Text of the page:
We Need to Be Careful About Who We Venerate

There have been two recent examples of misplaced religious veneration; both examples insult Native Americas.

The first example involves a book recently published by Deseret Book, a LDS publishing firm, and written by Clark B. Hinckley.  The book–titled Christopher Columbus:  A Man among the Gentiles–alleges that Columbus was inspired in his trans-Atlantic missions.  According to the Deseret News, a LDS newspaper:

The key to understanding Columbus is found in the Book of Mormon, Hinckley said.  He sites 1 Nephi 13:12, in which the prophet Nephi describes a man among the Gentiles who is wrought upon by the Holy Ghost and inspired to go forth upon the many waters.

Similarly, Columbus, a deeply religious man, recorded that he felt the hand of the Lord opened his mind to the fact that it was possible to sail to new lands.

The problem with this assessment is with the events that followed Columbus’ discovery.  The Deseret News rightly acknowledges the genocide of Native Americans which followed.  And Hinckley states:

Columbus opened up the new world . . . but we shouldn’t blame him for everything that other people did wrong.

Which is true.  However, we need to be careful about alleging that his explorations were divinely inspired by a God who can predict (or at least intuit) the future.  Let’s have some serious compassion for what eventually happened to the Native American populations in the New World.  Hinckley’s book is ill-conceived and poorly timed.

The second example is the recent proposal by Pope Francis to declare Father Junipero Serra a saint during his upcoming September visit to the United States.  The Pope recently referred to the 18th-century Franciscan priest as “one of the founding fathers of the United States” and praised his willingness to abandon the comforts and privileges of his native Spain to spread the Catholic message to the New World.

According to the LA Times:

In California, Serra has been criticized by Native American activists for his role in a Spanish colonial system that mistreated and displaced indigenous people, and some have accused him of forcing people to convert to Catholicism.  The state Senate voted last month to replace a statue of Serra in the U.S. Capitol with astronaut Sally Ride.

Professor Robert Senkewicz of Santa Clara University, a Jesuit school, indicated that Serra is being canonized because “on balance, [he did] more good than none good.”  Which seems like a pretty low threshold for sainthood.

Historian Steven Hackel, a professor at UC Riverside, noted that:

What [apologists] are trying to say is that Serra protected indigenous people from soldiers and settlers, and things would have been a lot worse without him.  There’s very much truth in that . . . but the other side of the equation was what did those missions . . . mean for tens of thousands of Indians.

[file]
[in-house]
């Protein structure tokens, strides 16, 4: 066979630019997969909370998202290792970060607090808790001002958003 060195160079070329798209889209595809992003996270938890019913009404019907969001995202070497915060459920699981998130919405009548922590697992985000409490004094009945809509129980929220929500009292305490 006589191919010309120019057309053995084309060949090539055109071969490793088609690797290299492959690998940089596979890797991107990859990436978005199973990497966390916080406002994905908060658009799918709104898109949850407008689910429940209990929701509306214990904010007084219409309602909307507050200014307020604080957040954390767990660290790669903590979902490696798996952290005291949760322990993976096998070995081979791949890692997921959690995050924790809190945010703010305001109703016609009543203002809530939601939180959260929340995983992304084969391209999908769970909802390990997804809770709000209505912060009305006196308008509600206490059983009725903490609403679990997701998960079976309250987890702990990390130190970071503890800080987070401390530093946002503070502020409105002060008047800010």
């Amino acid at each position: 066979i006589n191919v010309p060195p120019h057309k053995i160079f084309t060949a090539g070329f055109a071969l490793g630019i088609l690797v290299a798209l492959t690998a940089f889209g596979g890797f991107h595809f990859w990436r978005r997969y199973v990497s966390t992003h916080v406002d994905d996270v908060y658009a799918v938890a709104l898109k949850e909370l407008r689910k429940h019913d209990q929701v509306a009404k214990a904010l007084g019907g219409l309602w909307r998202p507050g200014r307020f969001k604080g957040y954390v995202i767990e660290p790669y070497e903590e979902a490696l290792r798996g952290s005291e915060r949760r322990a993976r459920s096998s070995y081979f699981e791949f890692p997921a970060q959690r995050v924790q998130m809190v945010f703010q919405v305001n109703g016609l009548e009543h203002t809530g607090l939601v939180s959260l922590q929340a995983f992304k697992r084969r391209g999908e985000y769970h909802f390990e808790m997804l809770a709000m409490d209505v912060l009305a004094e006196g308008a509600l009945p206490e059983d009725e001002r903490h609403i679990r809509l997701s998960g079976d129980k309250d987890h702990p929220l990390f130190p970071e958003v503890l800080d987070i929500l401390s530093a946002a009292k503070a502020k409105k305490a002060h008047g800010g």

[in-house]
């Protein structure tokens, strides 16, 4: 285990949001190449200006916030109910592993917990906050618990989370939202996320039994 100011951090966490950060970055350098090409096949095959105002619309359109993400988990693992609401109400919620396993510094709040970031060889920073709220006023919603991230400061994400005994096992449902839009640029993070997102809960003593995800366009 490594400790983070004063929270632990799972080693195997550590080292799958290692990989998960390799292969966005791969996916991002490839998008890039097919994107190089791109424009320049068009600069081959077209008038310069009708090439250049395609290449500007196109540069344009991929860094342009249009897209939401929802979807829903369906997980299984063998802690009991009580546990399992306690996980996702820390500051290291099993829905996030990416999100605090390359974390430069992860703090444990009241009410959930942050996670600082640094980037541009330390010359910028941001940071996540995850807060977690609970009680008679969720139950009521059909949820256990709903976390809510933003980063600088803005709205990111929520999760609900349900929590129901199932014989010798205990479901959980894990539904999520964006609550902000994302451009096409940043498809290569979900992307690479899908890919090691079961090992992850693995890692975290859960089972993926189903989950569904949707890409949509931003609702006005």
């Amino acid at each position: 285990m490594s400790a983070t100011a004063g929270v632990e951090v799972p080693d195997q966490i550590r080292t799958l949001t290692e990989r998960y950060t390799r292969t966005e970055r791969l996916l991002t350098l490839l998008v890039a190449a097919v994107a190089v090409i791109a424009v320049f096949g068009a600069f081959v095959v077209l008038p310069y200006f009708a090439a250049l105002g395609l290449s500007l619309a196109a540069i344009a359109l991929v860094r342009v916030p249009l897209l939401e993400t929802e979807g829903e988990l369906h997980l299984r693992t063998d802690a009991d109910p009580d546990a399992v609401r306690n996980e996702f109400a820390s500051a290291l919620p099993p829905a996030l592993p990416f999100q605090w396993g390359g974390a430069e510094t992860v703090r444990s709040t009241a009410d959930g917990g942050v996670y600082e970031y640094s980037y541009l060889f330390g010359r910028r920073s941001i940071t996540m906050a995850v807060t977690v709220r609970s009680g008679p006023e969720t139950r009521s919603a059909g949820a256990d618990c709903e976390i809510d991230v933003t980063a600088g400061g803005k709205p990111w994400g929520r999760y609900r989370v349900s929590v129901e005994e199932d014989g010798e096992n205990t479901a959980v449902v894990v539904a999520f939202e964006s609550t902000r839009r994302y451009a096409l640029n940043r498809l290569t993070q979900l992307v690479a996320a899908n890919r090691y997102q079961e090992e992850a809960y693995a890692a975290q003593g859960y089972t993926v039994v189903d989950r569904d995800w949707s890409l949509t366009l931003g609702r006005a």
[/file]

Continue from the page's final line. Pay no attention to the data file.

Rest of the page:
After Serra died in 1784, conditions worsened, with many Native Americans deaths and a general ethnocide occurring.  Unfortunately most of history is written by the dominant culture, and the events described in history books frequently give short shift to minority cultures.

Deseret Book and Pope Francis (who I greatly admire) need to develop more cultural sensitivity.  There was a genocide in the Americas and we need to be careful who we venerate.

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13 Responses to We Need to Be Careful About Who We Venerate

  1. shematwater says:

    Just out of curiosity, who do you think Nephi saw among the Gentiles who crossed the waters to discover the America’s and cause others to follow him?

  2. rogerdhansen says:

    I don’t know. But if God had a premonition about what was to follow Columbus’ “discovery,” do you really think he would have inspired Columbus to go forward? How do you explain the genocide that followed Columbus and Serra? My latest post on promptings of the Spirit tries to deal with this difficult issue.

    We need to view Columbus in some context. We need to view Serra in some context. We need to be careful about who we claim is inspired and who we declare a saint.

    It isn’t really important who “Nephi saw among the Gentiles.” While the discovery of the New World may have been a blessing for the Europeans, it was a disaster for the Native Americans. We need to be sensitive to their pain.

  3. shematwater says:

    “It isn’t really important who “Nephi saw among the Gentiles.”

    So the meaning of prophecy isn’t important. Why then give the prophecy in the first place?

    ” But if God had a premonition about what was to follow Columbus’ “discovery,” do you really think he would have inspired Columbus to go forward? How do you explain the genocide that followed Columbus and Serra?”